For high school students, thinking about the future can be daunting, especially given the seemingly limitless options ahead of them. Dr. Ramon Klein Geltink was in a similar position — “I never knew what I wanted to do until I started working in a lab during my undergraduate degree,” he says. “I worked with a few professors in the Netherlands who inspired me to carry on and enrol in graduate school.”

Dr. Ramon Klein Geltink
Dr. Ramon Klein Geltink studies how the immune system can help fight disease and will be a keynote speaker at Mini Med School B.C. and Mini Science Night.

Now a BC Children’s Hospital investigator studying how the immune system can be used to treat childhood diseases, there’s never a dull moment for Dr. Klein Geltink as he unravels the puzzle of how immune cells work.

“I like that my job is never boring, and never the same from day-to-day.”

This May, for the first time, BC Children’s Hospital Research Institute will be travelling to the Kootenays with two free programs aimed at giving senior high school students and the community the opportunity to explore careers in health sciences, interact with world-class researchers and health professionals, and discover the latest innovations in health research.

At Mini Med School, a one-day conference for students in Grades 10 to 12, Dr. Klein Geltink will provide an overview of what cellular metabolism is, its role in helping immune cells fight cancer, and how it can be applied to the development of therapies for patients.

Courtney Hoskinson
Courtney Hoskinson is a doctoral student in Dr. Stuart Turvey's research team

Students will learn how to identify blood cells under the microscope to provide diagnoses, help patients avoid cardiovascular and neurological collapse in mock scenarios, race neurons in teams, and more.

Having been in students’ shoes before, Dr. Klein Geltink is thrilled to be able to support other young people as they explore career opportunities.

“There are a lot of misconceptions about careers in the health sciences, so the earlier we can communicate how many fun opportunities there are in this field, the better,” says Dr. Klein Geltink. “If you are curious and driven, we would love to help you find out if this is for you.”

Mini Med School will be held on Friday, May 5 in Nelson, B.C. 

Dr. Glen Sequiera
Dr. Glen Lester Sequiera is a postdoctoral fellow in Dr. Pouladi's research team

At Mini Science Night, an evening event for students in Grade 10 to 12 that is also open to the entire community, Dr. Klein Geltink will be joined by doctoral student Courtney Hoskinson and postdoctoral fellow Dr. Glen Lester Sequiera and Dr. Sarah Hutchison as this year’s keynote speakers.

“The most important aspect of Mini Science Night is that individuals of all ages can take what they learn here and apply it to their daily lives,” says Hoskinson.

She will present on how the gut microbiome shapes almost all aspects of human life and how everyday decisions can support gut health.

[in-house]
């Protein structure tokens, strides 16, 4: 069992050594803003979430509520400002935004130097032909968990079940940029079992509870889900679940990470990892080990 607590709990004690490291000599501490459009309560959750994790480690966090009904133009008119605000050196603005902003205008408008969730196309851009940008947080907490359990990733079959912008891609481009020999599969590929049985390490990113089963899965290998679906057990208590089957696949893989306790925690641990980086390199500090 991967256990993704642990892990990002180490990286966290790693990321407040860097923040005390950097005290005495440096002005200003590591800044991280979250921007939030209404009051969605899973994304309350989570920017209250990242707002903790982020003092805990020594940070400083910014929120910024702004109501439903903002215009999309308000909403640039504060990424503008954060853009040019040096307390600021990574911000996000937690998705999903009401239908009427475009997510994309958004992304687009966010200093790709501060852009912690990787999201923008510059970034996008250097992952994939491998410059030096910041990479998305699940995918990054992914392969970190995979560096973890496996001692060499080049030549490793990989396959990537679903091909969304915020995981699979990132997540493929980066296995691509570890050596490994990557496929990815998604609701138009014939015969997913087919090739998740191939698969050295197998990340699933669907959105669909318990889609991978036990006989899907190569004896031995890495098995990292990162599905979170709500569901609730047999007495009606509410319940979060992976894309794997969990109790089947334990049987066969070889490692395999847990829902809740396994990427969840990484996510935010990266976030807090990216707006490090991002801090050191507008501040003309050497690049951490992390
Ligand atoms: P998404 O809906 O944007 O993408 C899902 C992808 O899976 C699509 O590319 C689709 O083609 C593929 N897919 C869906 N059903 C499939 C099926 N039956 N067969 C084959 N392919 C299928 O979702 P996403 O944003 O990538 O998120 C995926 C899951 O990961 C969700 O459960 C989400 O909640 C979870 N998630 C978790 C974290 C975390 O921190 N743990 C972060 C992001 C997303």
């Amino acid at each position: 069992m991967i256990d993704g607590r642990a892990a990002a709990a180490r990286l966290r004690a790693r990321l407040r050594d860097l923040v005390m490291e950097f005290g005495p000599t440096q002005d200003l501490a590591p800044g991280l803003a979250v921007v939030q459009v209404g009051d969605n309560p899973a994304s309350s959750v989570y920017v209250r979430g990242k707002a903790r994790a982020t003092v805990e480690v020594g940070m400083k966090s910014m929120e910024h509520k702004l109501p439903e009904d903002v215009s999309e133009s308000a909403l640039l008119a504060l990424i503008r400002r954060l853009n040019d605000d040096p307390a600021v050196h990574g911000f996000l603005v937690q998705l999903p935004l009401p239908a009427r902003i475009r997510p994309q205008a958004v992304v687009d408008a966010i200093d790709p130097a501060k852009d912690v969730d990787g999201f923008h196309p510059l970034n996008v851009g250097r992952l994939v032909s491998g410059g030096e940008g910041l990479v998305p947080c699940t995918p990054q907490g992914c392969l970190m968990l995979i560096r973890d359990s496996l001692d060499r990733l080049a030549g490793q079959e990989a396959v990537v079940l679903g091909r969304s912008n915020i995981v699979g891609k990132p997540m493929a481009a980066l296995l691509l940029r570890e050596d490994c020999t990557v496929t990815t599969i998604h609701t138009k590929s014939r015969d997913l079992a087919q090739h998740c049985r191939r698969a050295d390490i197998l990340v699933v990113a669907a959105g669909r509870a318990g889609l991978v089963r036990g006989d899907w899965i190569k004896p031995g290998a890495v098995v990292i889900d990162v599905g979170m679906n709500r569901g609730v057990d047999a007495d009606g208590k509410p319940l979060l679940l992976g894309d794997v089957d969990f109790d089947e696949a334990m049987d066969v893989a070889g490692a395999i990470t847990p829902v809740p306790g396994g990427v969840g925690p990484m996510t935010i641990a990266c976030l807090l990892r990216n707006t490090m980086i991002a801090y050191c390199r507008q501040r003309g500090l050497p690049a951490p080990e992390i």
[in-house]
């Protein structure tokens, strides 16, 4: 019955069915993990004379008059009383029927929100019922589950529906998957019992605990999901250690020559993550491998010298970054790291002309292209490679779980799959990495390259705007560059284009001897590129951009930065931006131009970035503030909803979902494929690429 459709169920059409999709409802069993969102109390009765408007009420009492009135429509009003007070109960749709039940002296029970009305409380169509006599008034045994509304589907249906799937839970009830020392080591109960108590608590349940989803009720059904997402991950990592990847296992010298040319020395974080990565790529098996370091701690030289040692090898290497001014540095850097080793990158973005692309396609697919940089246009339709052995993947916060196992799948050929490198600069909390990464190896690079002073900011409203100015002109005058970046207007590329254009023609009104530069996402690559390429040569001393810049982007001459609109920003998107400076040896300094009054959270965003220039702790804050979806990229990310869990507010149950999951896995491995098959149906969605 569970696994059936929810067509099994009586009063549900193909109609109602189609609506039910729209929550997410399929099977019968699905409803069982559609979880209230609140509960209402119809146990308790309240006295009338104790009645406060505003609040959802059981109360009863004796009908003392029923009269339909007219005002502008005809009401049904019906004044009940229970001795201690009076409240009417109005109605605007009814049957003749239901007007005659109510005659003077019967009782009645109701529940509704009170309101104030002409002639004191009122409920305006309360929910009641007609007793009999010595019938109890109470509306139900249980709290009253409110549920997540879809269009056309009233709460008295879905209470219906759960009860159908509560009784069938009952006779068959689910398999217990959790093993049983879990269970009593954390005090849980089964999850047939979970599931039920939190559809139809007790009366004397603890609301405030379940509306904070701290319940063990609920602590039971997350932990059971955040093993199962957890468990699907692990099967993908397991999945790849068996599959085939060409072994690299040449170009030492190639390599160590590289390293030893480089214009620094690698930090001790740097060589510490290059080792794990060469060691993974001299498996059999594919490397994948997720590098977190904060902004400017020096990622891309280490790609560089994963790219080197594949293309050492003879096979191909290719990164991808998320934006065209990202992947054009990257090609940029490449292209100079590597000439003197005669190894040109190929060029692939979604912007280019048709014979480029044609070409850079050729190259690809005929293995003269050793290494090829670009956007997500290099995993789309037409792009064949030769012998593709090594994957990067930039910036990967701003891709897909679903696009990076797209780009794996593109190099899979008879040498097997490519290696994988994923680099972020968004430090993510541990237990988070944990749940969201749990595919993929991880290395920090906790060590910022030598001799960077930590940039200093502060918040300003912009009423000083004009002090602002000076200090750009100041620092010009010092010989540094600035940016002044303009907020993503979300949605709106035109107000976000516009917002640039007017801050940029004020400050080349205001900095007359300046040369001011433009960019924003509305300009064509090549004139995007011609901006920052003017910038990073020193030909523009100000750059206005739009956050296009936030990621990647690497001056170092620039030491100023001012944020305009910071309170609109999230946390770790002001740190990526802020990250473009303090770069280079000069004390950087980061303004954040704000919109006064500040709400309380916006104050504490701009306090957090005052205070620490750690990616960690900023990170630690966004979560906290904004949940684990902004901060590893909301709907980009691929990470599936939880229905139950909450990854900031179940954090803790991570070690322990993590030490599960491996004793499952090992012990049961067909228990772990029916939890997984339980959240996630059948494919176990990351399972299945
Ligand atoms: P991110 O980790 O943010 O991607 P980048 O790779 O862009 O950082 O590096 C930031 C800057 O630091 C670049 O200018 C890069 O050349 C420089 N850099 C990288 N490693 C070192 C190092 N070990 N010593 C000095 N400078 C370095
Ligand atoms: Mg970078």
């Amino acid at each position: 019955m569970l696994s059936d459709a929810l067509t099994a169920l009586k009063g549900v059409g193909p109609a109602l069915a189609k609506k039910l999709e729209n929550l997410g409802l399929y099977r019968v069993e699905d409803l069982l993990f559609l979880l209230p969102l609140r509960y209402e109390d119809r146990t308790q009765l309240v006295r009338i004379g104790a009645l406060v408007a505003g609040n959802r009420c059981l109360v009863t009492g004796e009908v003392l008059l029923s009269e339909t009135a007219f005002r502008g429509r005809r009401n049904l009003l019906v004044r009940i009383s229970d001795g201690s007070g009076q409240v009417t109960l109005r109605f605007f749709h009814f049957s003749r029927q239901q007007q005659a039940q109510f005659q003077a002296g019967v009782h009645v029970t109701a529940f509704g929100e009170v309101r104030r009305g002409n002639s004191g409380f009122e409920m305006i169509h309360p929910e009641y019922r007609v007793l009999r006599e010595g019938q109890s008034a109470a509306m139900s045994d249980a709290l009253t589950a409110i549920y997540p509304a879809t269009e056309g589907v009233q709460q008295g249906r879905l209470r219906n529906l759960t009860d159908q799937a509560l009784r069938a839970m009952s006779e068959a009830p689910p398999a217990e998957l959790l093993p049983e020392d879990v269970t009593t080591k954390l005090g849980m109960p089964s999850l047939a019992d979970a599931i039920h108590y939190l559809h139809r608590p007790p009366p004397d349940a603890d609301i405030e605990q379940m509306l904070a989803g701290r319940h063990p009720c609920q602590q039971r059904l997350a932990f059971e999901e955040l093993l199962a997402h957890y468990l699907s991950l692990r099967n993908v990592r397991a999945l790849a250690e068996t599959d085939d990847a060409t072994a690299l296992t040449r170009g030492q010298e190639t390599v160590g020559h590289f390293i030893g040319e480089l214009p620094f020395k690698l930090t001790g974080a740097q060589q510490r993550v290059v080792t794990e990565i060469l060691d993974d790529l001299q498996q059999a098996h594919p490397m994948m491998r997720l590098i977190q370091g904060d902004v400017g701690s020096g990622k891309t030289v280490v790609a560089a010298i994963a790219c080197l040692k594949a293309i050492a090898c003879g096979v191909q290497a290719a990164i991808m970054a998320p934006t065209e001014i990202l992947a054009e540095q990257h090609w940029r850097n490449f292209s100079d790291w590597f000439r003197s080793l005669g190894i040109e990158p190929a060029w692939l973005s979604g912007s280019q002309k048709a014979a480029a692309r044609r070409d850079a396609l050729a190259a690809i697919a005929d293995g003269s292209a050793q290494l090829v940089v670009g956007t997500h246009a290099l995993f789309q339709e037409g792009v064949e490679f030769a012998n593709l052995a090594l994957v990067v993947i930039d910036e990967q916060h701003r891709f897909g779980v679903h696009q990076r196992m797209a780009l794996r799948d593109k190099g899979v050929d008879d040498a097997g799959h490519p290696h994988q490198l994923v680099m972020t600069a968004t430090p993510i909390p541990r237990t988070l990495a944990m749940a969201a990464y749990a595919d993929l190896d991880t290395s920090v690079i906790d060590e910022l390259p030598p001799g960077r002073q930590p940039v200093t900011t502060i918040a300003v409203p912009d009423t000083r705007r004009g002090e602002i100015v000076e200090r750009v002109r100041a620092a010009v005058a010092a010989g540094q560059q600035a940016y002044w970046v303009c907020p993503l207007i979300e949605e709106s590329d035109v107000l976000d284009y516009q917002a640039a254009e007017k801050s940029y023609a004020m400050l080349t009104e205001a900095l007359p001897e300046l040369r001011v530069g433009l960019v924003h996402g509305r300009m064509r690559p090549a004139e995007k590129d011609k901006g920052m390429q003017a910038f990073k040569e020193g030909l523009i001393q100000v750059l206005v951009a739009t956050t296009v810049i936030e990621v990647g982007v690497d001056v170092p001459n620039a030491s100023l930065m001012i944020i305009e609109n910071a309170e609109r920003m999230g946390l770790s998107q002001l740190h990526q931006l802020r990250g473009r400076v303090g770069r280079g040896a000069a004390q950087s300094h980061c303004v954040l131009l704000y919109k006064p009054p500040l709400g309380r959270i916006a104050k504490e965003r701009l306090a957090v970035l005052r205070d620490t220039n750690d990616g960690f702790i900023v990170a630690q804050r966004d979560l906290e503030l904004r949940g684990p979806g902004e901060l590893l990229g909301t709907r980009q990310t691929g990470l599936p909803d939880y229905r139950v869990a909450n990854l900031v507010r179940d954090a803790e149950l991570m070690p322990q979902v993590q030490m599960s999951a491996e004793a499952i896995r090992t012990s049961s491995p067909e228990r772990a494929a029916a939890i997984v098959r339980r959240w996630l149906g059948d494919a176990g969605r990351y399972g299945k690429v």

A key take-away for future young scientists is that they can engage with science in countless different ways.

“The career you have in the future may not even exist right now and that’s OK,” says Dr. Hutchison. “Observing what brings you joy is the first step in your journey into science.”

At Mini Science Night, she’ll introduce students to the concept of executive function, which encompasses the cognitive processes that control action, thought and various complex skills.

In Dr. Hutchison’s case, her first step was drawing orcas. While her focus today is on children’s cognitive and social development, her love of biology grew from her childhood interest in drawing animals, using images from books as references.

“While looking at these images, I learned scientific facts about these animals along the way. So a love of science grew out of a love of art,” says Dr. Hutchison.

Dr. Sarah Hutchison
Dr. Sarah Hutchison is a Sunny Hill Child Development and Rehabilitation Research Manager at BC Children’s Hospital

From Dr. Sequiera, students will learn how researchers like him use stem cells to understand diseases and test new treatment and drug options. He aims to make important issues in medical science and public health more accessible and empower youth to make discoveries of their own.

Mini Science Night will be held on Thursday, May 4 in Castlegar, B.C. and is open to the public.

“Programs like Mini Med School and Mini Science Night provide platforms to share our knowledge and passion with the community, hopefully inspiring the next generation of scientists, doctors and researchers,” says Dr. Sequiera. “Everyone in science is constantly learning, reviewing and growing in their subject.”

Dr. Klein Geltink concurs, encouraging students to go where their curiosity leads them.

“If you think the health sciences are for you, follow your dream. You can never be too curious or too driven, so get as much information on what it means to work in this field and listen to your gut,” says Dr. Klein Geltink.

“There are so many open questions and a need for more people to tackle difficult questions and problems, we need you.”

Interested in participating? The registration page is now open. For more information regarding participant eligibility requirements and registration details, head to this page for Mini Med School and this page for Mini Science Night.